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[Cutaneous leishmaniasis treated with ambisome (liposomal amphotericin B)].
Harefuah. 2012 Aug; 151(8):458-60, 498.H

Abstract

Cutaneous leishmaniasis, caused mainly by Leishmania major, is endemic in southern Israel. It is characterized by multiple skin lesions on the skin's patient. The treatment often includes only topical treatment, and treatment failures are not uncommon. Liposomal amphotericin B, a drug approved for visceral leishmaniasis treatment, has rarely been used for the cutaneous disease, especially for Old World cutaneous leishmaniasis. We report a 1-year-old patient with multiple skin Lesions, diagnosed as leishmania major infection. The patient's parents refused topical treatment, as they were concerned regarding the possibility of treatment failure and residual facial scars. The patient was treated with intravenous liposomal amphotericin B, given as a 6 dose regimen and was cured clinically without any complications. Post-treatment evaluation, including direct microscopy, culture and polymerase chain reaction (PCR) revealed no evidence of residual disease. We believe that liposomal amphotericin B, although expensive, should be considered for cutaneous leishmaniasis treatment, when systemic treatment is needed, such as in cases with multiple facial skin lesions.

Authors+Show Affiliations

Pediatric infectious Disease Unit, Soroka University Medical Center, Faculty of Health Sciences, Ben-Gurion University of the Negev, Beer Sheva, Israel. shalomb2@clalit.org.ilNo affiliation info availableNo affiliation info availableNo affiliation info available

Pub Type(s)

Case Reports
English Abstract
Journal Article

Language

heb

PubMed ID

23350289

Citation

Ben-Shimol, Shalom, et al. "[Cutaneous Leishmaniasis Treated With Ambisome (liposomal Amphotericin B)]." Harefuah, vol. 151, no. 8, 2012, pp. 458-60, 498.
Ben-Shimol S, Sagi O, Schwartz E, et al. [Cutaneous leishmaniasis treated with ambisome (liposomal amphotericin B)]. Harefuah. 2012;151(8):458-60, 498.
Ben-Shimol, S., Sagi, O., Schwartz, E., & Greenberg, D. (2012). [Cutaneous leishmaniasis treated with ambisome (liposomal amphotericin B)]. Harefuah, 151(8), 458-60, 498.
Ben-Shimol S, et al. [Cutaneous Leishmaniasis Treated With Ambisome (liposomal Amphotericin B)]. Harefuah. 2012;151(8):458-60, 498. PubMed PMID: 23350289.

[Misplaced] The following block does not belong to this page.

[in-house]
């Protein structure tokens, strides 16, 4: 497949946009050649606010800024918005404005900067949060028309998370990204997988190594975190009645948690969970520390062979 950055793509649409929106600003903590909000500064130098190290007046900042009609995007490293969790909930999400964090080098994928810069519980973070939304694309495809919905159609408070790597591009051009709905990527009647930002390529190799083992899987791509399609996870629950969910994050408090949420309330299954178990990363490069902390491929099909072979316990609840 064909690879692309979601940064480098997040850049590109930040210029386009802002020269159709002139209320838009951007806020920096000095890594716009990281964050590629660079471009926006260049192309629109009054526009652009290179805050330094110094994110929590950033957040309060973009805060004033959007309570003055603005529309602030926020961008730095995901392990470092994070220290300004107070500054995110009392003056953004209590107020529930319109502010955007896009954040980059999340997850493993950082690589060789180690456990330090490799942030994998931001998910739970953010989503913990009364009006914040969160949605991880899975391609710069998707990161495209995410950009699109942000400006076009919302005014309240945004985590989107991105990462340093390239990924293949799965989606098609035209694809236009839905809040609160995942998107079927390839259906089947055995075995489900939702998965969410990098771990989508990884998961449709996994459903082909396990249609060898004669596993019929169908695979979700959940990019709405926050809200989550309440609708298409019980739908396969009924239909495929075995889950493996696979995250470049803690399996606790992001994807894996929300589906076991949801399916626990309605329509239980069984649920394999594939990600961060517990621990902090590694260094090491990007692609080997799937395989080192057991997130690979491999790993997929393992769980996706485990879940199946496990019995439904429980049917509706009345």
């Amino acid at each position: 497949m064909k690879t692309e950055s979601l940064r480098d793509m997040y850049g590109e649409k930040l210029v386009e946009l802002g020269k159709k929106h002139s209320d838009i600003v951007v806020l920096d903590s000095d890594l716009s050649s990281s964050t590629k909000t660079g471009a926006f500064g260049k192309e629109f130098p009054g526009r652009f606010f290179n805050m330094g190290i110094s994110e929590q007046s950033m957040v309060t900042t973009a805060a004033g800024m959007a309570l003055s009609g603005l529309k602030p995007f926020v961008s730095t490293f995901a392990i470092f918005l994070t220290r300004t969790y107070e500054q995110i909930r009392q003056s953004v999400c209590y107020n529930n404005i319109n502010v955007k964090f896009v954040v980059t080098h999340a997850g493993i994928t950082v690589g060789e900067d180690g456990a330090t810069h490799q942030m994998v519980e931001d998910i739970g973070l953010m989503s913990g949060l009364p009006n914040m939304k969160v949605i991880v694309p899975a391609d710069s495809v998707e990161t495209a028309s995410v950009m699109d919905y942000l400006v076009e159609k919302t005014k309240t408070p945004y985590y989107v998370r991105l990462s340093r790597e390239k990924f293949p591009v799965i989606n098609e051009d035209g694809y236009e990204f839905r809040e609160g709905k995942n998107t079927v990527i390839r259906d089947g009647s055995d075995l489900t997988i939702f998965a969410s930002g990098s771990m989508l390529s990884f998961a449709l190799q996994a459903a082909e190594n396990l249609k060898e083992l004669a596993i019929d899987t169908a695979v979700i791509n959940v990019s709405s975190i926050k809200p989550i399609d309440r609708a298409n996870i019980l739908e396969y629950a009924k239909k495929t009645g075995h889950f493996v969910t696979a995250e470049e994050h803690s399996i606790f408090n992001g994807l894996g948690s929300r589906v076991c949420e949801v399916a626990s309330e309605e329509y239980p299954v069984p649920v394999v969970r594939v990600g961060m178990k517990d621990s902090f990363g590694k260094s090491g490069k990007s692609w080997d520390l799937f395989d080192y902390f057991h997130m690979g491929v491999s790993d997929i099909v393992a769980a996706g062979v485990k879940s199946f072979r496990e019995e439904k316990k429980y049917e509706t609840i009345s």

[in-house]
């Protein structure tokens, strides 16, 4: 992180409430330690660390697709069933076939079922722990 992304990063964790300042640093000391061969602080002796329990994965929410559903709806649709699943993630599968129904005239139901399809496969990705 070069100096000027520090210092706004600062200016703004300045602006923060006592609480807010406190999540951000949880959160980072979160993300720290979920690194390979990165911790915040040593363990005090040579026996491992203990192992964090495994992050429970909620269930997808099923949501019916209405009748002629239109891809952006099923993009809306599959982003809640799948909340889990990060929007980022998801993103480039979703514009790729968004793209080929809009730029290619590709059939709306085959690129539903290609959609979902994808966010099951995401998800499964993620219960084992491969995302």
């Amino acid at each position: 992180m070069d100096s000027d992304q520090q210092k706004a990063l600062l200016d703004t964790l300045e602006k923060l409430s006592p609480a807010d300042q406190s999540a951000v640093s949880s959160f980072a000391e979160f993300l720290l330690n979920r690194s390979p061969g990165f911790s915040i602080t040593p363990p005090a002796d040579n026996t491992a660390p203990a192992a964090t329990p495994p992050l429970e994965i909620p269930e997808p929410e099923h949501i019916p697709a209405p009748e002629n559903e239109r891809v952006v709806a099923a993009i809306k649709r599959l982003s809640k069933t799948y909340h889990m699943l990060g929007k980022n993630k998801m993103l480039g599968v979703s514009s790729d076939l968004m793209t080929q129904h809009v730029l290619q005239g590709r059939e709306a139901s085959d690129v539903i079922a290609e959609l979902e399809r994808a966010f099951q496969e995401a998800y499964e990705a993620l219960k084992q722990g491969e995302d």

* Article titles in AMA citation format should be in sentence-case
TY - JOUR T1 - [Cutaneous leishmaniasis treated with ambisome (liposomal amphotericin B)]. AU - Ben-Shimol,Shalom, AU - Sagi,Orli, AU - Schwartz,Eli, AU - Greenberg,David, PY - 2013/1/29/entrez PY - 2013/1/29/pubmed PY - 2013/2/16/medline SP - 458-60, 498 JF - Harefuah JO - Harefuah VL - 151 IS - 8 N2 - Cutaneous leishmaniasis, caused mainly by Leishmania major, is endemic in southern Israel. It is characterized by multiple skin lesions on the skin's patient. The treatment often includes only topical treatment, and treatment failures are not uncommon. Liposomal amphotericin B, a drug approved for visceral leishmaniasis treatment, has rarely been used for the cutaneous disease, especially for Old World cutaneous leishmaniasis. We report a 1-year-old patient with multiple skin Lesions, diagnosed as leishmania major infection. The patient's parents refused topical treatment, as they were concerned regarding the possibility of treatment failure and residual facial scars. The patient was treated with intravenous liposomal amphotericin B, given as a 6 dose regimen and was cured clinically without any complications. Post-treatment evaluation, including direct microscopy, culture and polymerase chain reaction (PCR) revealed no evidence of residual disease. We believe that liposomal amphotericin B, although expensive, should be considered for cutaneous leishmaniasis treatment, when systemic treatment is needed, such as in cases with multiple facial skin lesions. SN - 0017-7768 UR - https://www.unboundmedicine.com/medline/citation/23350289/[Cutaneous_leishmaniasis_treated_with_ambisome__liposomal_amphotericin_B_]_ L2 - http://www.diseaseinfosearch.org/result/4166 DB - PRIME DP - Unbound Medicine ER -